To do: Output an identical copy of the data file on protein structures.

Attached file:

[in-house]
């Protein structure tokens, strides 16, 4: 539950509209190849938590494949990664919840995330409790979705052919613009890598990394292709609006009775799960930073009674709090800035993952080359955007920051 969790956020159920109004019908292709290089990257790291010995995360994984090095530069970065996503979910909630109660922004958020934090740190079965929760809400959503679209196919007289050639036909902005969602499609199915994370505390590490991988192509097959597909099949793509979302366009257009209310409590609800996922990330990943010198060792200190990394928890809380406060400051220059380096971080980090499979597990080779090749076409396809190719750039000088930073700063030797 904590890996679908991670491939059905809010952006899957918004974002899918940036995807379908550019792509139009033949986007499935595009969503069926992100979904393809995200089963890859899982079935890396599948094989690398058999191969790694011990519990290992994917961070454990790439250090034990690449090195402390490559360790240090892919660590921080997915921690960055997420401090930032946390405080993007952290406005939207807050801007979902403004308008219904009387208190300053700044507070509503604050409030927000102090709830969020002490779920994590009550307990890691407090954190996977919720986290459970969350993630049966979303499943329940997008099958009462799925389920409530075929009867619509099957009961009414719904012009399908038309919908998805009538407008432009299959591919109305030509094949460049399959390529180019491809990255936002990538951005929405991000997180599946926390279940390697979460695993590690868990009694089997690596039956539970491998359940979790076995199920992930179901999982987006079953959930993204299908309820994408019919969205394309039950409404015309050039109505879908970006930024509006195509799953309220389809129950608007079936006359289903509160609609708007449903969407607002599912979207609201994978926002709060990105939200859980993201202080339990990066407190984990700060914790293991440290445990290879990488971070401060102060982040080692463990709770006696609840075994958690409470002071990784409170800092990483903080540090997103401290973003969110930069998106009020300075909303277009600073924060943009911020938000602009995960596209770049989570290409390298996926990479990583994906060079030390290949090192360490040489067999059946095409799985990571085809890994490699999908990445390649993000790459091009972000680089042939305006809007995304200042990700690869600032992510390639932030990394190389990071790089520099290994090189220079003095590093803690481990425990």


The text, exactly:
[in-house]
């Protein structure tokens, strides 16, 4: 539950509209190849938590494949990664919840995330409790979705052919613009890598990394292709609006009775799960930073009674709090800035993952080359955007920051 969790956020159920109004019908292709290089990257790291010995995360994984090095530069970065996503979910909630109660922004958020934090740190079965929760809400959503679209196919007289050639036909902005969602499609199915994370505390590490991988192509097959597909099949793509979302366009257009209310409590609800996922990330990943010198060792200190990394928890809380406060400051220059380096971080980090499979597990080779090749076409396809190719750039000088930073700063030797 904590890996679908991670491939059905809010952006899957918004974002899918940036995807379908550019792509139009033949986007499935595009969503069926992100979904393809995200089963890859899982079935890396599948094989690398058999191969790694011990519990290992994917961070454990790439250090034990690449090195402390490559360790240090892919660590921080997915921690960055997420401090930032946390405080993007952290406005939207807050801007979902403004308008219904009387208190300053700044507070509503604050409030927000102090709830969020002490779920994590009550307990890691407090954190996977919720986290459970969350993630049966979303499943329940997008099958009462799925389920409530075929009867619509099957009961009414719904012009399908038309919908998805009538407008432009299959591919109305030509094949460049399959390529180019491809990255936002990538951005929405991000997180599946926390279940390697979460695993590690868990009694089997690596039956539970491998359940979790076995199920992930179901999982987006079953959930993204299908309820994408019919969205394309039950409404015309050039109505879908970006930024509006195509799953309220389809129950608007079936006359289903509160609609708007449903969407607002599912979207609201994978926002709060990105939200859980993201202080339990990066407190984990700060914790293991440290445990290879990488971070401060102060982040080692463990709770006696609840075994958690409470002071990784409170800092990483903080540090997103401290973003969110930069998106009020300075909303277009600073924060943009911020938000602009995960596209770049989570290409390298996926990479990583994906060079030390290949090192360490040489067999059946095409799985990571085809890994490699999908990445390649993000790459091009972000680089042939305006809007995304200042990700690869600032992510390639932030990394190389990071790089520099290994090189220079003095590093803690481990425990």